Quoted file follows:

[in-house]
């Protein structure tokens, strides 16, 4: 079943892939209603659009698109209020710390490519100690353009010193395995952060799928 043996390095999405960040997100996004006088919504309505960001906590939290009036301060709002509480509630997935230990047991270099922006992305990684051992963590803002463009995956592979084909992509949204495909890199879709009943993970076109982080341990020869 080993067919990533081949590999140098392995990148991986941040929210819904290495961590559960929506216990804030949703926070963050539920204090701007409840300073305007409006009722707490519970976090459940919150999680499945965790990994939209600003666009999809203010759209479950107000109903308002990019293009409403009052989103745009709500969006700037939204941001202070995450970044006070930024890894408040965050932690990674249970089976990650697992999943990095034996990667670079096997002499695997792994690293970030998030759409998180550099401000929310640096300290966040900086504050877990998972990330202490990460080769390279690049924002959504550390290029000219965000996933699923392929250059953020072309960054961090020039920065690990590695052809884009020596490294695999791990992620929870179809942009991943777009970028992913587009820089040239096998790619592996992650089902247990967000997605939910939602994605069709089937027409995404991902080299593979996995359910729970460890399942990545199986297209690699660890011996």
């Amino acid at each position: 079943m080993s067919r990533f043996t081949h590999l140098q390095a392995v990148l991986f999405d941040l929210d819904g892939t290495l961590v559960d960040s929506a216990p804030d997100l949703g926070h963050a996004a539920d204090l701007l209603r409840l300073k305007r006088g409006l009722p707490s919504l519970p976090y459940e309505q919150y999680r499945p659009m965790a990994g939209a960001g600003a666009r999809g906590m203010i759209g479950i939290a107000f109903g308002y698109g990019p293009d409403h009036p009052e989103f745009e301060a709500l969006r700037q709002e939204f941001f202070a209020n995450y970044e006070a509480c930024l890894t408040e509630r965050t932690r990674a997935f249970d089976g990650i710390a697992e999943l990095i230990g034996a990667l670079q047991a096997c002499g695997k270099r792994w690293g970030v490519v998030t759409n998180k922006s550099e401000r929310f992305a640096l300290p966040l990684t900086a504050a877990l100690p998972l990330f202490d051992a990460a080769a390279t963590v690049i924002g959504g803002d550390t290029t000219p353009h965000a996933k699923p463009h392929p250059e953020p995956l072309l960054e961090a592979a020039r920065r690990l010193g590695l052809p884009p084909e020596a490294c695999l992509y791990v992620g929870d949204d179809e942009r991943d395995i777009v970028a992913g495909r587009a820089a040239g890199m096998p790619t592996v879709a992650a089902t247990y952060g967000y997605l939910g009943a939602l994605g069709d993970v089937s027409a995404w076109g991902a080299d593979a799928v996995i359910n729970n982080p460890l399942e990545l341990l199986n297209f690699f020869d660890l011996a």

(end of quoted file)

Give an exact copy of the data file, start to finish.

[in-house]
């Protein structure tokens, strides 16, 4: 079943892939209603659009698109209020710390490519100690353009010193395995952060799928 043996390095999405960040997100996004006088919504309505960001906590939290009036301060709002509480509630997935230990047991270099922006992305990684051992963590803002463009995956592979084909992509949204495909890199879709009943993970076109982080341990020869 080993067919990533081949590999140098392995990148991986941040929210819904290495961590559960929506216990804030949703926070963050539920204090701007409840300073305007409006009722707490519970976090459940919150999680499945965790990994939209600003666009999809203010759209479950107000109903308002990019293009409403009052989103745009709500969006700037939204941001202070995450970044006070930024890894408040965050932690990674249970089976990650697992999943990095034996990667670079096997002499695997792994690293970030998030759409998180550099401000929310640096300290966040900086504050877990998972990330202490990460080769390279690049924002959504550390290029000219965000996933699923392929250059953020072309960054961090020039920065690990590695052809884009020596490294695999791990992620929870179809942009991943777009970028992913587009820089040239096998790619592996992650089902247990967000997605939910939602994605069709089937027409995404991902080299593979996995359910729970460890399942990545199986297209690699660890011996």
């Amino acid at each position: 079943m080993s067919r990533f043996t081949h590999l140098q390095a392995v990148l991986f999405d941040l929210d819904g892939t290495l961590v559960d960040s929506a216990p804030d997100l949703g926070h963050a996004a539920d204090l701007l209603r409840l300073k305007r006088g409006l009722p707490s919504l519970p976090y459940e309505q919150y999680r499945p659009m965790a990994g939209a960001g600003a666009r999809g906590m203010i759209g479950i939290a107000f109903g308002y698109g990019p293009d409403h009036p009052e989103f745009e301060a709500l969006r700037q709002e939204f941001f202070a209020n995450y970044e006070a509480c930024l890894t408040e509630r965050t932690r990674a997935f249970d089976g990650i710390a697992e999943l990095i230990g034996a990667l670079q047991a096997c002499g695997k270099r792994w690293g970030v490519v998030t759409n998180k922006s550099e401000r929310f992305a640096l300290p966040l990684t900086a504050a877990l100690p998972l990330f202490d051992a990460a080769a390279t963590v690049i924002g959504g803002d550390t290029t000219p353009h965000a996933k699923p463009h392929p250059e953020p995956l072309l960054e961090a592979a020039r920065r690990l010193g590695l052809p884009p084909e020596a490294c695999l992509y791990v992620g929870d949204d179809e942009r991943d395995i777009v970028a992913g495909r587009a820089a040239g890199m096998p790619t592996v879709a992650a089902t247990y952060g967000y997605l939910g009943a939602l994605g069709d993970v089937s027409a995404w076109g991902a080299d593979a799928v996995i359910n729970n982080p460890l399942e990545l341990l199986n297209f690699f020869d660890l011996a």